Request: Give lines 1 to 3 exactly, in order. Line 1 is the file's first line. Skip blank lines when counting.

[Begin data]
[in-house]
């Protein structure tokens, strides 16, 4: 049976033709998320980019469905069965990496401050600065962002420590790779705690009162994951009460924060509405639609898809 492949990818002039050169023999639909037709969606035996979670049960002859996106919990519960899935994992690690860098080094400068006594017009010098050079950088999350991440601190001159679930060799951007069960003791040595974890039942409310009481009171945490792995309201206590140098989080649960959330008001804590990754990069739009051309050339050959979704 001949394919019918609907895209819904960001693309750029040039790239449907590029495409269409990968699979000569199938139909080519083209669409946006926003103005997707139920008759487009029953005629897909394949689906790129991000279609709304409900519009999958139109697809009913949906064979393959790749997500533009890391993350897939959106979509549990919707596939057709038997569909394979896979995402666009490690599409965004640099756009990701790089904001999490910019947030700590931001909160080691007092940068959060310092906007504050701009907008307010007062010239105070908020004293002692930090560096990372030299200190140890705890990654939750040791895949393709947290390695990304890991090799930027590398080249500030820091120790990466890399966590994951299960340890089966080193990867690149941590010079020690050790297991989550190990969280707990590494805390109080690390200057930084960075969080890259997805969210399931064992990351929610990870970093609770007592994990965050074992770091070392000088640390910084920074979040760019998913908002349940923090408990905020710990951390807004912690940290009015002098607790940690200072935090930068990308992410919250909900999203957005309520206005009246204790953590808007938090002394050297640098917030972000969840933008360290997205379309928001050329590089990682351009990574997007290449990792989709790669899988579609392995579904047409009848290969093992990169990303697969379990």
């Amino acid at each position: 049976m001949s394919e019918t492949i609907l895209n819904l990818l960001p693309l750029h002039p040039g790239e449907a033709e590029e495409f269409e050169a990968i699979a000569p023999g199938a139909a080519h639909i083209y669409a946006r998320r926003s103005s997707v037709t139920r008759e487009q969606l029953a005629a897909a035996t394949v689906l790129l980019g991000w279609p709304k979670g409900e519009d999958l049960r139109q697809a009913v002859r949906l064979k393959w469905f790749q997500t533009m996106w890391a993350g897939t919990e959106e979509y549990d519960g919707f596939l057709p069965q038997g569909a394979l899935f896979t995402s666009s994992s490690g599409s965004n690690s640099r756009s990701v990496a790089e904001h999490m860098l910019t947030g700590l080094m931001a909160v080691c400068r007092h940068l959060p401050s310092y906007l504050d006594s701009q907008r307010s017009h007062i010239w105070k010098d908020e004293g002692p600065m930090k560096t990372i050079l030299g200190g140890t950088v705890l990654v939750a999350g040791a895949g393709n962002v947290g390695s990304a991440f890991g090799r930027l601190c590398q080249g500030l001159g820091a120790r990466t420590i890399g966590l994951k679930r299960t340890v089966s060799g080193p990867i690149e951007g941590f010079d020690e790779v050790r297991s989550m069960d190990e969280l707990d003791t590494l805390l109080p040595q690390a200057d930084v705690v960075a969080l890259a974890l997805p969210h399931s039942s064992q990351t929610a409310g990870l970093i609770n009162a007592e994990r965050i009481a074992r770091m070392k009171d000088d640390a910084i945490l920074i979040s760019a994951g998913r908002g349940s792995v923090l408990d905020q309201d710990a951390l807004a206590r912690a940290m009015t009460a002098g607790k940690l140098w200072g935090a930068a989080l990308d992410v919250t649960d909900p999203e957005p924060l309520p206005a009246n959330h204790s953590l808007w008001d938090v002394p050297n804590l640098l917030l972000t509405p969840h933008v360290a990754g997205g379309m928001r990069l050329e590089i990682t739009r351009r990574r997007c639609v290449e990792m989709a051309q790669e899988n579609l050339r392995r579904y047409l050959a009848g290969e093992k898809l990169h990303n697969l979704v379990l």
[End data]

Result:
[in-house]
């Protein structure tokens, strides 16, 4: 049976033709998320980019469905069965990496401050600065962002420590790779705690009162994951009460924060509405639609898809 492949990818002039050169023999639909037709969606035996979670049960002859996106919990519960899935994992690690860098080094400068006594017009010098050079950088999350991440601190001159679930060799951007069960003791040595974890039942409310009481009171945490792995309201206590140098989080649960959330008001804590990754990069739009051309050339050959979704 001949394919019918609907895209819904960001693309750029040039790239449907590029495409269409990968699979000569199938139909080519083209669409946006926003103005997707139920008759487009029953005629897909394949689906790129991000279609709304409900519009999958139109697809009913949906064979393959790749997500533009890391993350897939959106979509549990919707596939057709038997569909394979896979995402666009490690599409965004640099756009990701790089904001999490910019947030700590931001909160080691007092940068959060310092906007504050701009907008307010007062010239105070908020004293002692930090560096990372030299200190140890705890990654939750040791895949393709947290390695990304890991090799930027590398080249500030820091120790990466890399966590994951299960340890089966080193990867690149941590010079020690050790297991989550190990969280707990590494805390109080690390200057930084960075969080890259997805969210399931064992990351929610990870970093609770007592994990965050074992770091070392000088640390910084920074979040760019998913908002349940923090408990905020710990951390807004912690940290009015002098607790940690200072935090930068990308992410919250909900999203957005309520206005009246204790953590808007938090002394050297640098917030972000969840933008360290997205379309928001050329590089990682351009990574997007290449990792989709790669899988579609392995579904047409009848290969093992990169990303697969379990």
């Amino acid at each position: 049976m001949s394919e019918t492949i609907l895209n819904l990818l960001p693309l750029h002039p040039g790239e449907a033709e590029e495409f269409e050169a990968i699979a000569p023999g199938a139909a080519h639909i083209y669409a946006r998320r926003s103005s997707v037709t139920r008759e487009q969606l029953a005629a897909a035996t394949v689906l790129l980019g991000w279609p709304k979670g409900e519009d999958l049960r139109q697809a009913v002859r949906l064979k393959w469905f790749q997500t533009m996106w890391a993350g897939t919990e959106e979509y549990d519960g919707f596939l057709p069965q038997g569909a394979l899935f896979t995402s666009s994992s490690g599409s965004n690690s640099r756009s990701v990496a790089e904001h999490m860098l910019t947030g700590l080094m931001a909160v080691c400068r007092h940068l959060p401050s310092y906007l504050d006594s701009q907008r307010s017009h007062i010239w105070k010098d908020e004293g002692p600065m930090k560096t990372i050079l030299g200190g140890t950088v705890l990654v939750a999350g040791a895949g393709n962002v947290g390695s990304a991440f890991g090799r930027l601190c590398q080249g500030l001159g820091a120790r990466t420590i890399g966590l994951k679930r299960t340890v089966s060799g080193p990867i690149e951007g941590f010079d020690e790779v050790r297991s989550m069960d190990e969280l707990d003791t590494l805390l109080p040595q690390a200057d930084v705690v960075a969080l890259a974890l997805p969210h399931s039942s064992q990351t929610a409310g990870l970093i609770n009162a007592e994990r965050i009481a074992r770091m070392k009171d000088d640390a910084i945490l920074i979040s760019a994951g998913r908002g349940s792995v923090l408990d905020q309201d710990a951390l807004a206590r912690a940290m009015t009460a002098g607790k940690l140098w200072g935090a930068a989080l990308d992410v919250t649960d909900p999203e957005p924060l309520p206005a009246n959330h204790s953590l808007w008001d938090v002394p050297n804590l640098l917030l972000t509405p969840h933008v360290a990754g997205g379309m928001r990069l050329e590089i990682t739009r351009r990574r997007c639609v290449e990792m989709a051309q790669e899988n579609l050339r392995r579904y047409l050959a009848g290969e093992k898809l990169h990303n697969l979704v379990l």